Like many modern buildings Wakefield One is made of glass and light and did not immediately provide desirable conditions for a museum. However, the museum team has worked creatively with the architects to create a series of controlled spaces, such as the area dedicated to the natural history collection of Victorian explorer and conservationist Charles Waterton, but others, such as the Front Room are designed to have natural light and to be open and inviting, making best use of the external views of the building.
The new Wakefield Museum now boasts some very impressive displays though it does have a slightly smaller foot print when compared to the previous location. But where floor space is reduced the displays have been designed to work harder. The spaces provide a pure display environment with no historic building features breaking up the narrative eg large windows. In some areas the displays are literally underfoot, a preserved South American Cayman captured by Charles Waterton (who rode it out of the river) is displayed under the floor to dramatic effect. A balance of high density display has been achieved without it ever feeling claustrophobic and the overall impression is one of quality and vibrancy. The flexible approach also means that long-term, there will be an increased turnover of collections on display.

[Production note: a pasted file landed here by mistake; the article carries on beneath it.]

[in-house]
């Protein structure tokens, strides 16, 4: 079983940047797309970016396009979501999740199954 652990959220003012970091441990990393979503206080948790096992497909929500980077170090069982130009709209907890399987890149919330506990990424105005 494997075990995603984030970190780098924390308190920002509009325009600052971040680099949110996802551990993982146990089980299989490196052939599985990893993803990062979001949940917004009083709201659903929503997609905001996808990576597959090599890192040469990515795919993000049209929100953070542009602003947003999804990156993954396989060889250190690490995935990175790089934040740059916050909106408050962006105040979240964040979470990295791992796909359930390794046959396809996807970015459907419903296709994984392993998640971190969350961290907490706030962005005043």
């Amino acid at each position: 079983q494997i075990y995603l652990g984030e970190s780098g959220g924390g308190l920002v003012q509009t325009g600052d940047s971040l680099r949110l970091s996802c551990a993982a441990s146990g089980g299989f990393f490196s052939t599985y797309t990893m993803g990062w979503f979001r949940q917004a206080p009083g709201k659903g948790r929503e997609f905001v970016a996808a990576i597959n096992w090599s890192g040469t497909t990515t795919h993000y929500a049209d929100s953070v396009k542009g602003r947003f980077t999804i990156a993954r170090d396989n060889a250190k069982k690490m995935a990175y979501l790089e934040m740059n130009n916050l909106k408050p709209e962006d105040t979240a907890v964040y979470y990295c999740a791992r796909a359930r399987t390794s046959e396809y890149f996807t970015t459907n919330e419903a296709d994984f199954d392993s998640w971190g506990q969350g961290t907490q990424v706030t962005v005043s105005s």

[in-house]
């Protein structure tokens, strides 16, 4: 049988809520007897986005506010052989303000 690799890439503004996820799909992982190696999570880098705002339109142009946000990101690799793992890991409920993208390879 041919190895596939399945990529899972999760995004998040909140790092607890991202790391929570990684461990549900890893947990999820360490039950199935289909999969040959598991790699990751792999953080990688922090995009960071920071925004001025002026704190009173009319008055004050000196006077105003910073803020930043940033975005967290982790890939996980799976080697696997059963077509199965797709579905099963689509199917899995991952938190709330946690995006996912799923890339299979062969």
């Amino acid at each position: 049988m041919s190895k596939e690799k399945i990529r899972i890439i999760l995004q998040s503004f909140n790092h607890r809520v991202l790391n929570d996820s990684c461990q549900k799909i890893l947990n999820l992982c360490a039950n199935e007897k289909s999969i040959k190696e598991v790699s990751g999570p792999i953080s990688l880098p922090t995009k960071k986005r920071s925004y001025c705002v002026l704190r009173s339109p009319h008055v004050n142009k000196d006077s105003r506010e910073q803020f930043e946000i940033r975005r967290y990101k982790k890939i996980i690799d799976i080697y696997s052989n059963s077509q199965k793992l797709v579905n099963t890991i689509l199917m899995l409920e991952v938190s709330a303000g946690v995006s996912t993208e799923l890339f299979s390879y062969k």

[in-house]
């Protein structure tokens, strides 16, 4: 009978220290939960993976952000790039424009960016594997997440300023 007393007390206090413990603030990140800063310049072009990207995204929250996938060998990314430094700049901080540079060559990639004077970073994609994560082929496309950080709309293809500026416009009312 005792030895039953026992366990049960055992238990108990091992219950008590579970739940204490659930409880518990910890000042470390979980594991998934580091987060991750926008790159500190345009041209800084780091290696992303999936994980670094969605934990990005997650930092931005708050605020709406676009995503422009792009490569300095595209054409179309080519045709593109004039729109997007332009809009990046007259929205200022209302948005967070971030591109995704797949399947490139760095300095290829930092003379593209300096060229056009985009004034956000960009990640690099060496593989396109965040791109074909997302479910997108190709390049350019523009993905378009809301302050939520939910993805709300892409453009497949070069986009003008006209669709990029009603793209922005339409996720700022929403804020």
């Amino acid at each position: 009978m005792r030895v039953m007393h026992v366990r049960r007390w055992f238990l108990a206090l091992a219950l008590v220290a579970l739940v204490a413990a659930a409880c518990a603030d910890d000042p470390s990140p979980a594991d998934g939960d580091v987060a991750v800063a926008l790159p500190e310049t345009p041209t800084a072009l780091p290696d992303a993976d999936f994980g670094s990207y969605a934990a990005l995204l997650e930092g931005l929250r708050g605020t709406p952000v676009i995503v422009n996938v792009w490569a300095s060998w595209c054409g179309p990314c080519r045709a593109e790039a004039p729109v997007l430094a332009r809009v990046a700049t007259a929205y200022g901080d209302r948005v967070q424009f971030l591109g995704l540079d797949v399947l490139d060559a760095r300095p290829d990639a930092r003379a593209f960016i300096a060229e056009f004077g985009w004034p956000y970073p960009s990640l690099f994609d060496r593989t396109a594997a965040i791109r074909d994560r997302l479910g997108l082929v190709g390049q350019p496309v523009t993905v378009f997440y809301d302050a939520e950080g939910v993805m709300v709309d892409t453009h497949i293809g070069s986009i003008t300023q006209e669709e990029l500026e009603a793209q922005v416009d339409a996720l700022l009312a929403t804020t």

The curatorial team have taken the chance to dust off a number of hidden treasures in the stores, such as an enormous carved Cypress wood chest from the late 1500s as well displaying familiar and popular objects in new ways.
As part of the dramatic new entrance to the museum and Local Studies area is the remains of an Anglo-Saxon preaching cross which had stood in the town in around the year 900. The cross stands again as a landmark once more directing visitors to explore the stories of past in the museum, or to find new stories in the Local Studies area.
Relocating the museum to be part of a wider range of co-located services in a modern building has resulted in significant increases in visitors and critically a renewed enthusiasm and interest in the museum’s role in supporting Wakefield’s rich heritage offer.Back to top